Linda explores food facts, folklore, and fabulous recipes, one ingredient at a time.
A Tale of Three Strawberries
There once was a plant (Fragaria moschata) that grew wild throughout Europe. Respected for its fragrance and heralded in Roman literature, it was cultivated but not domesticated. Dubbed the “woodland strawberry,” it bore small pithy fruits and was decidedly more decorative than delectable, lovely but unloveable.
There was another similar plant, a distant cousin of sorts that grew across the ocean, on another continent. In the 1500s explorers from Europe discovered F. virginiana. It was similar to the woodland strawberry but was more productive, a deeper shade of red, and lusciously sweet and juicy. One might think that this would be the end of the story, that the woodland berry and the Virginia berry were blended to create the fruit we enjoy today, but no. Keep reading.
There was yet another discovery in the New World; in 1712 a Frenchman by the name of Amédée-François Frézier found a third species (F. chiloensis) growing in Concepción. Though separated by thousands of miles, this second western hemisphere berry was genetically akin to the first—it’s assumed that migratory birds ate and spread the seeds of F. virginiana to the coast of Chile where it not only survived but thrived. In the lush climate, the tiny Virginia strawberry became bold and beautiful, large enough to capture the attention of Frézier who wrote they were “As big as a walnut, and sometimes as a Hen’s egg.” He returned home in 1714 with five of the plants.
Two were gifted to the superintendent of the cargo ship on which Frézier sailed, one was given to his supervisor, and one to the head of the Royal Garden in Paris. Frézier kept the fifth one for himself. The plants grew, they sent out happy runners and they multiplied, but none of them bore fruit. The problem? They were dioecious—a single-sex plant. Since Frézier had selected only plants that bore fruit, he selected the female of the species.
This might have been the end of our story, but along came Antoine Nicolas Duchesne, a French botanist who, 100 years before Darwin, was observing and writing on variations within species and genetic mutations. In 1764 he presented a pot of Chilean strawberries to the reigning monarch, Louis XV. The berries were perfectly formed, large, and succulent—such beautiful specimens that the king commanded that an illustration of them be made for the royal library.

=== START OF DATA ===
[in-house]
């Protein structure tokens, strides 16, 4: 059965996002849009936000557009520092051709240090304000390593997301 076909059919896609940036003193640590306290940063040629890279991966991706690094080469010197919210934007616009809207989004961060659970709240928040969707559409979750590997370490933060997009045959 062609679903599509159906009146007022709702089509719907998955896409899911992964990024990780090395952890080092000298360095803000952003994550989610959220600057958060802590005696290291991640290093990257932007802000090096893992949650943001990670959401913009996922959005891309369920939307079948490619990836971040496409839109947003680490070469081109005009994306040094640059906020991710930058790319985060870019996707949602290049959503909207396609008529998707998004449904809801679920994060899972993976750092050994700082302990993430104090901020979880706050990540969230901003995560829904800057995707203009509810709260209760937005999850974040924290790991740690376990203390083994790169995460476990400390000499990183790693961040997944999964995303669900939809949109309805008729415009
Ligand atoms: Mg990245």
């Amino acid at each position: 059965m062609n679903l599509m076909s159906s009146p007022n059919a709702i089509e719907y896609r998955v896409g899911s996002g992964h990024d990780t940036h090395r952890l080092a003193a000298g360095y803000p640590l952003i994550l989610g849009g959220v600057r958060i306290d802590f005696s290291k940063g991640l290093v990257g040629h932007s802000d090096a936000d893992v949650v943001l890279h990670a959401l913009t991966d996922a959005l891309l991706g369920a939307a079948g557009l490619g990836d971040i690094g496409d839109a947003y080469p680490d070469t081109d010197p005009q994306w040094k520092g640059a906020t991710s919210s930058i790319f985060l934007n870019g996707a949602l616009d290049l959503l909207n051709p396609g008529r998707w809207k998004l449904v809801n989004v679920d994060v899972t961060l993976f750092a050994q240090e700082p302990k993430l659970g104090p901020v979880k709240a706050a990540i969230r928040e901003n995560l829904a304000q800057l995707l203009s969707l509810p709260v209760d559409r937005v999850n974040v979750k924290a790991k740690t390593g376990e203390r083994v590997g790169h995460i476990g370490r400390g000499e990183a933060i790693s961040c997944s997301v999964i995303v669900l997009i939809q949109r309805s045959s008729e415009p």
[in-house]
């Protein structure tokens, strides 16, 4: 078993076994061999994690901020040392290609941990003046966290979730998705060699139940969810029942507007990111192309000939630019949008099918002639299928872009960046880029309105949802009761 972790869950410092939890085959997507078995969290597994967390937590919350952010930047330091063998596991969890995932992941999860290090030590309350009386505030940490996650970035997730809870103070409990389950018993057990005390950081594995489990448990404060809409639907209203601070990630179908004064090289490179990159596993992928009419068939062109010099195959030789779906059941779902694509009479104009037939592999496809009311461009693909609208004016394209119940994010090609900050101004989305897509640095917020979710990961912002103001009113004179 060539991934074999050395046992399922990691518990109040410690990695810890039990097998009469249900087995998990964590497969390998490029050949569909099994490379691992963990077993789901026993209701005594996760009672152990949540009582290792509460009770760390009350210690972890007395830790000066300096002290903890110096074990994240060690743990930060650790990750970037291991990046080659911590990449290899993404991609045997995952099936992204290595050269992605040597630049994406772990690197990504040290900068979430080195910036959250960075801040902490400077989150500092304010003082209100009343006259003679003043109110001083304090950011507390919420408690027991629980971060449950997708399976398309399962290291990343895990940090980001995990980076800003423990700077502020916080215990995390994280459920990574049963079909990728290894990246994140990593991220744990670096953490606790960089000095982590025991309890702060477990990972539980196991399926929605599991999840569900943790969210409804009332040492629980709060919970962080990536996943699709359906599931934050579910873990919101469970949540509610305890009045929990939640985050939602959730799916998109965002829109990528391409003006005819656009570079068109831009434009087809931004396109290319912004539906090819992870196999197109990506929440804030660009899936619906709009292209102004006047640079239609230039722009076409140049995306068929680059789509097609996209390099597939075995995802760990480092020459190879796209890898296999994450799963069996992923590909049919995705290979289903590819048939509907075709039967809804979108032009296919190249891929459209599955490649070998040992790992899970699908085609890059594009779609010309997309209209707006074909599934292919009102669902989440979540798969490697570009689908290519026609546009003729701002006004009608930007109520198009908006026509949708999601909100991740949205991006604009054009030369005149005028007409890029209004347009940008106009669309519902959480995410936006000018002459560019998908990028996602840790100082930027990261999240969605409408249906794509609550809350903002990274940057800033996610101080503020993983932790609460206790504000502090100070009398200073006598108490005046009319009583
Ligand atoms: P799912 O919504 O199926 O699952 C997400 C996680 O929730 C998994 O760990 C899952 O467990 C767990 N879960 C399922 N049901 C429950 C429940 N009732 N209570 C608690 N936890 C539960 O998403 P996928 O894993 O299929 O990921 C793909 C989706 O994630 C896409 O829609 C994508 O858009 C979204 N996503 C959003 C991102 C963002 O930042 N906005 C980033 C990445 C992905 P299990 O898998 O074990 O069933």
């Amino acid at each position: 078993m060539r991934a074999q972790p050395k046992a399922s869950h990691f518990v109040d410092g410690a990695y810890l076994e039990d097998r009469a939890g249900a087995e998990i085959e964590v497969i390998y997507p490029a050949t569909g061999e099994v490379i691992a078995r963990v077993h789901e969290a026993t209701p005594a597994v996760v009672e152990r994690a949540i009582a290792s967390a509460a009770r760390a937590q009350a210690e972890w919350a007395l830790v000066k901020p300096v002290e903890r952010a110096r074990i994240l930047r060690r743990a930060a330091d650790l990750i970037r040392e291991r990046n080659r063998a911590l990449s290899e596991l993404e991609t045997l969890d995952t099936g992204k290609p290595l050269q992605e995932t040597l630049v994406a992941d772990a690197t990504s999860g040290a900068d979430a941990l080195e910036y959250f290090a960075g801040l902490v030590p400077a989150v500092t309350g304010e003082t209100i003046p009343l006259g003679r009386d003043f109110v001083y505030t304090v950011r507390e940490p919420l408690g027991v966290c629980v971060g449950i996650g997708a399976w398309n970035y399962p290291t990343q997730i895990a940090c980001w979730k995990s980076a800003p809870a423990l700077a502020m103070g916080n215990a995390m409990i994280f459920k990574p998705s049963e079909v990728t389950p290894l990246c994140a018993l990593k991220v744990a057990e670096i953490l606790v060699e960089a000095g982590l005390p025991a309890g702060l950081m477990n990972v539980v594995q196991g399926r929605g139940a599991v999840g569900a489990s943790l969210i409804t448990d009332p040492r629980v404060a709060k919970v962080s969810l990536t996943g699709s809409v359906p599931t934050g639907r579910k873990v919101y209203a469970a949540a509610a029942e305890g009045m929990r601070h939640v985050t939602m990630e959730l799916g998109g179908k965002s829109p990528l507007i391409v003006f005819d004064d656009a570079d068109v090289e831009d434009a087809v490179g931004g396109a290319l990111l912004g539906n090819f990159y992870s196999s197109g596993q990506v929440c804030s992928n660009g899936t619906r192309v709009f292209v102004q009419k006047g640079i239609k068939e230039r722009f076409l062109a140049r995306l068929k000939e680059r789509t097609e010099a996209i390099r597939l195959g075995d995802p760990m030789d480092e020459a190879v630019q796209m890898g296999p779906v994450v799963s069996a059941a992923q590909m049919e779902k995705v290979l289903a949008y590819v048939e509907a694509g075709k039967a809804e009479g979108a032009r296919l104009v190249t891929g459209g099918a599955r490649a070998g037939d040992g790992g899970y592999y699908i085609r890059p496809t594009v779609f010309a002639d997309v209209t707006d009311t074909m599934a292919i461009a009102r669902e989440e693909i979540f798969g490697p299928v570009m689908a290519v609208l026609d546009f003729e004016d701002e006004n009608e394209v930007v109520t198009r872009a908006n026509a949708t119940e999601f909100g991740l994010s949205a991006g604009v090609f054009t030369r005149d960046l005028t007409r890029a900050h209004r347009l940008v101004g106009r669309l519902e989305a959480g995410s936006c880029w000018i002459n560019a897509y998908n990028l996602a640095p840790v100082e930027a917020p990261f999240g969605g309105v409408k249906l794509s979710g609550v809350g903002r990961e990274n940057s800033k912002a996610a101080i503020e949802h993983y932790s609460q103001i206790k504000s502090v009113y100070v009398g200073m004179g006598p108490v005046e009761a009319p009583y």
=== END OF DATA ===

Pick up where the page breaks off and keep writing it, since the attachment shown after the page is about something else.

A Happy Ending
How did Duchesne find (or create) these amazing strawberries? He introduced the Chilean species to the shy little wild European Fragaria moschata. In a garden in France, they had a mad passionate fling and produced a hybrid.
Duchesne named the offspring Fragaria ananassa, the pineapple strawberry, because “the perfume of the fruit is closely similar to the pineapple.” Like its Chilean parent, the fruits were large and flavorful, but like its European pater familias it was deep red in color. And, joy of joys, it was self-fertile, so every plant could fertilize itself.
How to Grow Strawberries
Hardiness: Zones 3 to 10
Soil Requirements: Loamy, well-draining with a pH between 6 and 7
Light: Full sun
Planting Depth: The crown of the plant should sit just on top of the soil
Watering: Keep well-watered until established.
Read More From Delishably
There are a few rules to consider in maintaining a strawberry patch:
- Even though strawberries will return year after year, they are most productive in the first two to five years.
- It is best to buy replacement (new) starter plants each year to ensure healthy, disease-free berries.
- Don’t plant in areas of the garden that eggplant, peppers, tomatoes, or potatoes have recently inhabited. They are all prone to verticillium wilt, which can also infect strawberries.
1. Chocolate Covered Strawberry Brownies
Chocolate covered strawberry brownies will be one of the easiest recipes in your collection. You can use your favorite brownie recipe or brownies-from-a-box (no judgment here). Just be sure to use a recipe or box that fills a 9x13-inch baking pan.
Store these in the refrigerated once they are baked and cooled. They are best when eaten in a day or two.
2. Fresh Strawberry Bundt Cake
This super moist fresh strawberry bundt cake is the perfect way to celebrate juicy berries. It’s thick, soft, and packed full of fresh strawberries that weep pink tears down each tender slice. The yogurt and lemon create a wonderful tangy balance to its sweetness. This cake slices well and stays moist for several days (or so I've heard). Although it's never lasted that long in my kitchen.